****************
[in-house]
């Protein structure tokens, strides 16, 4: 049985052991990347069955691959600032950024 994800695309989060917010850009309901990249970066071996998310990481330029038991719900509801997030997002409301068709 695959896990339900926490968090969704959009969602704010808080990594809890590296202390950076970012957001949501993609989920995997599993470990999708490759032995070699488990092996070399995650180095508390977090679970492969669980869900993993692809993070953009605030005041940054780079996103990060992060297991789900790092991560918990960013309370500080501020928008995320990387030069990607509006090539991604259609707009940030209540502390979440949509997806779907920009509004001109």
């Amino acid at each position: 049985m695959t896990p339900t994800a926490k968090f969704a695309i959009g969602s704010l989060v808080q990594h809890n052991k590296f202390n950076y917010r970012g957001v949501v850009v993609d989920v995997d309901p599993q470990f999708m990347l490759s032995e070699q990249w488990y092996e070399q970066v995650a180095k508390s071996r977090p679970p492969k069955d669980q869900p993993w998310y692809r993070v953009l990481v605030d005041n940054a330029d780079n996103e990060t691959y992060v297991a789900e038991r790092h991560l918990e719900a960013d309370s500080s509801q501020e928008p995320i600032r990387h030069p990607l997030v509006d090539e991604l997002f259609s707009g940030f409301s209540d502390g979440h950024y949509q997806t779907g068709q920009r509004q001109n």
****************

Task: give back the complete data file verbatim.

[in-house]
């Protein structure tokens, strides 16, 4: 049985052991990347069955691959600032950024 994800695309989060917010850009309901990249970066071996998310990481330029038991719900509801997030997002409301068709 695959896990339900926490968090969704959009969602704010808080990594809890590296202390950076970012957001949501993609989920995997599993470990999708490759032995070699488990092996070399995650180095508390977090679970492969669980869900993993692809993070953009605030005041940054780079996103990060992060297991789900790092991560918990960013309370500080501020928008995320990387030069990607509006090539991604259609707009940030209540502390979440949509997806779907920009509004001109």
């Amino acid at each position: 049985m695959t896990p339900t994800a926490k968090f969704a695309i959009g969602s704010l989060v808080q990594h809890n052991k590296f202390n950076y917010r970012g957001v949501v850009v993609d989920v995997d309901p599993q470990f999708m990347l490759s032995e070699q990249w488990y092996e070399q970066v995650a180095k508390s071996r977090p679970p492969k069955d669980q869900p993993w998310y692809r993070v953009l990481v605030d005041n940054a330029d780079n996103e990060t691959y992060v297991a789900e038991r790092h991560l918990e719900a960013d309370s500080s509801q501020e928008p995320i600032r990387h030069p990607l997030v509006d090539e991604l997002f259609s707009g940030f409301s209540d502390g979440h950024y949509q997806t779907g068709q920009r509004q001109n």